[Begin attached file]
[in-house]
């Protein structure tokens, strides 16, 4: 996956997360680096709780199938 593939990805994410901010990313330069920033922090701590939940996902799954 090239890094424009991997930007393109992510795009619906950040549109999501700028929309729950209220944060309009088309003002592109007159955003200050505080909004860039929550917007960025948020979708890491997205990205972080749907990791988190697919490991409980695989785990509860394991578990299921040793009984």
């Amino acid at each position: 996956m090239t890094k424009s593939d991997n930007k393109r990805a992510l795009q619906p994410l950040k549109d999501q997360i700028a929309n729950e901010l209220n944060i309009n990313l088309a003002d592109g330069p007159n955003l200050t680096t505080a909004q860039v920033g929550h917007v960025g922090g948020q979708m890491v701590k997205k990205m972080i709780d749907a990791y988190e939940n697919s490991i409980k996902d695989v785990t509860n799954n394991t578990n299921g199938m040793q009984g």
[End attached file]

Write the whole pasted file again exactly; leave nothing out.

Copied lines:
[in-house]
């Protein structure tokens, strides 16, 4: 996956997360680096709780199938 593939990805994410901010990313330069920033922090701590939940996902799954 090239890094424009991997930007393109992510795009619906950040549109999501700028929309729950209220944060309009088309003002592109007159955003200050505080909004860039929550917007960025948020979708890491997205990205972080749907990791988190697919490991409980695989785990509860394991578990299921040793009984």
């Amino acid at each position: 996956m090239t890094k424009s593939d991997n930007k393109r990805a992510l795009q619906p994410l950040k549109d999501q997360i700028a929309n729950e901010l209220n944060i309009n990313l088309a003002d592109g330069p007159n955003l200050t680096t505080a909004q860039v920033g929550h917007v960025g922090g948020q979708m890491v701590k997205k990205m972080i709780d749907a990791y988190e939940n697919s490991i409980k996902d695989v785990t509860n799954n394991t578990n299921g199938m040793q009984g």